Friday night dinner in the Saxe-Herrig, Woldt-Emmons dining room was the best.
We’d always pile in around 5:45 pm, just before the ladies in the white aprons and head covering would stop serving. Big Lou, Mexican Roy, Deuce, Leonard Guitar Kravitz, Grunt and Sophia would all roll in loud, hungry and drunk.
The Wayside always opened early Friday and we took advantage of beer specials that were appealing to college students looking for a bargain. We’d spend a few hours drinking and dancing, then take the short walk to the dining area before it closed at 6 pm.
Workers always grimaced when we rolled in. We wanted to sit, talk and laugh. Workers wanted to hurry home to be with their families for the weekend.
Freshman fun. My son is missing out on that.
One of my talents as a freshman at Central Michigan University was timing jokes that would make Mexican Roy blow food out of his nose. I did not get him every time, but I was proud of my 70 percent success rate.
My proudest moment came when I got Roy to blow a Whopper out of his nose at Burger King — lettuce and all.
“I hate you Terry Foster,” he’d scream at me while the rest of us rolled in laughter.
Freshman fun. My son is missing out.
The other day I helped my son Brandon bag fall leaves at the house. I felt sorry for him. He should be a freshman living in the dorm at Michigan State University, having the same fun and games his dad did at CMU.
Many parents are in the same boats. Our kids are missing the adventure of a life time. They should be laughing and joking with friends, meeting one on one with professors, and gaining their Freshman 15.
Instead, they are at home studying on line, putting up with mom and dad’s house rules. We put up a couple of Spartan banners to remind Brandon of school. But it’s not the same. He’s missing out on fun in the dorm, food fights in the cafeteria, late night games of pool and table tennis. Holding a girls hand during a brisk walk across campus.
My freshman year we formed an Intramural flag football team called the Saxe Rats because we lived in the terrace. And none of us were the second coming of Barry Sanders. We were so happy to be playing in a winner take all divisional game. However, we lost badly and I broke my thumb.
That night a bunch of us gathered in my neighbor Grunt’s room and took shots of Kessler’s whiskey. The bottle said “Smooth as Silk.” It felt like we were drinking alcohol infused sand paper. Smooth as silk my ass.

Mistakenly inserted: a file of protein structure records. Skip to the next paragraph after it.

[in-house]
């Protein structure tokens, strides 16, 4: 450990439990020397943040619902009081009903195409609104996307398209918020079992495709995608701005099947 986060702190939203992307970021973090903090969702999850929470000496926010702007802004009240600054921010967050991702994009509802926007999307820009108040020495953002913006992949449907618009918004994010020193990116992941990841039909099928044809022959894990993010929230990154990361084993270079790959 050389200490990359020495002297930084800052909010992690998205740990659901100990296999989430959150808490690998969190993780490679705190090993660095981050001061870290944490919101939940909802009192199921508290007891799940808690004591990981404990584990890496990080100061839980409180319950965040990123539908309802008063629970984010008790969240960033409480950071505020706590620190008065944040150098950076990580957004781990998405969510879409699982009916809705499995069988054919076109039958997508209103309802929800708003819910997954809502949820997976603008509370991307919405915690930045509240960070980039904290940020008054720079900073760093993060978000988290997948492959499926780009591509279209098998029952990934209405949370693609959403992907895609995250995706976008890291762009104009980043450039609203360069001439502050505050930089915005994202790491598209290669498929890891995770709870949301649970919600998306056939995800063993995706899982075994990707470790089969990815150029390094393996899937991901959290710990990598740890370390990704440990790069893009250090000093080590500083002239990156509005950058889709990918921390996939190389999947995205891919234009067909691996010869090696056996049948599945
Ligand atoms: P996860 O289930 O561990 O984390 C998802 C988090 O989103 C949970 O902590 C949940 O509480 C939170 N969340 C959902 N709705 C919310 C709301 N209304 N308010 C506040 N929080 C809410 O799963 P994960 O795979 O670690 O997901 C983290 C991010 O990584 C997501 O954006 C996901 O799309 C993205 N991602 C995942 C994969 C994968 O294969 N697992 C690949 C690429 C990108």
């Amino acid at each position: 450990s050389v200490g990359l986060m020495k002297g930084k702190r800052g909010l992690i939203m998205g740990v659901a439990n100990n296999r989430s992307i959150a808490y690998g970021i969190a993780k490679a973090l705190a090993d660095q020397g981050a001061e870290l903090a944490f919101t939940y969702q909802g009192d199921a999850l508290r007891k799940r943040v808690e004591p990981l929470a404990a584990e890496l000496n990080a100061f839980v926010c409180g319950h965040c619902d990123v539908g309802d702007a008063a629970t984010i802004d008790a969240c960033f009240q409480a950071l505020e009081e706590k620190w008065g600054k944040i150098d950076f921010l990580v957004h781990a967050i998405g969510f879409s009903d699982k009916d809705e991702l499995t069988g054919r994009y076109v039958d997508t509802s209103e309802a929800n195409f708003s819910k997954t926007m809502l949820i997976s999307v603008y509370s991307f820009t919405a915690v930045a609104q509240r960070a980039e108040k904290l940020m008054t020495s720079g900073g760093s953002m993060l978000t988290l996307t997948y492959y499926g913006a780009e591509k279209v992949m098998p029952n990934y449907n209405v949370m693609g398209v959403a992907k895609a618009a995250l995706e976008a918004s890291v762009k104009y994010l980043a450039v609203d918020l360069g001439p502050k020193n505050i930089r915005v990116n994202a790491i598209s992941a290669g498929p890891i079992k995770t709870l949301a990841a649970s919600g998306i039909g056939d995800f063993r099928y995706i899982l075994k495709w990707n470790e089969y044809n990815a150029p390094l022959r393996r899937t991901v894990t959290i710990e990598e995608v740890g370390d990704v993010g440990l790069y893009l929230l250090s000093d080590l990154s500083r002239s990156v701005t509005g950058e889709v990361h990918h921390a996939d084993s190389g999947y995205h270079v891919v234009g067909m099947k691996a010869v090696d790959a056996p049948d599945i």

It didn’t matter that we lost that night or that I broke my thumb. I was with my boys Grunt, Hot and Juicy, the Pinckney Boys, the Zucchini Brothers and Fart Goat. They were supporting me when I was down and injured.
Freshman fun. My son does not get to experience this.
My son wanted to attend fall football games at Spartan Stadium, sit in the Izzone during basketball season, cheer on the Spartans and celebrate every University of Michigan defeat. He wanted to meet new friends in the dorm, study with students he met in class and just get away from mom and dad.
I feel him. My freshman year was filled with more fun than any year in college. We were independent for the first time although we still depended on the family for money and moral support.
I looked forward to packing up his clothes and driving him to school, shopping for supplies at Meijer and Wal-Mart. And filling his room with cool Spartan posters for his dorm room.
However, when this pandemic hit we began to debate the merits of sending him to East Lansing. We believed residence halls would become super spreaders and we did not want Brandon spreading Covid to me or my wife when he returned home for Thanksgiving break.
We knew not to send him when MSU President Samuel L. Stanley said if you don’t have to come to campus, don’t. One of my friends sent his freshman son to MSU to live in an apartment. He said his son is having a miserable time. He doesn’t know anybody, many of the fun places are closed and its not the same atmosphere many of us enjoyed our freshman year.
Brandon wakes up mid mornings, showers, returns to his bedroom and sits at his desk surrounded by Spartan posters and begins school. His outlets are afternoon drives and stops at Chic Fila, Chipotle and the apple orchard.
He doesn’t complain much, but the boy must be miserable. Now and then he blurts out that he is going to school in January no matter what we say. That of course is not true. He will go to school in January only if we say.
I want the brother out my house. I want him to experience what I experienced. I’d like to know what its like to be in an empty house with wife Abs. We have not experience much of that. We got married in the fall. Eleven months later came baby Celine, who is now a senior at Stanford.
Celine went nuts her freshman year by joining a bunch of clubs, becoming class president and Vice President of a woman’s business group. She loves going to L&L, a spot that serves Hawaiian food, and a dumpy Mexican restaurant that doesn’t even have a sign in front. But the food is delicious.
I cannot wait for the day that we load up the car and take Brandon to his dorm room on campus. Better late than never.
Hopefully that happens in January.
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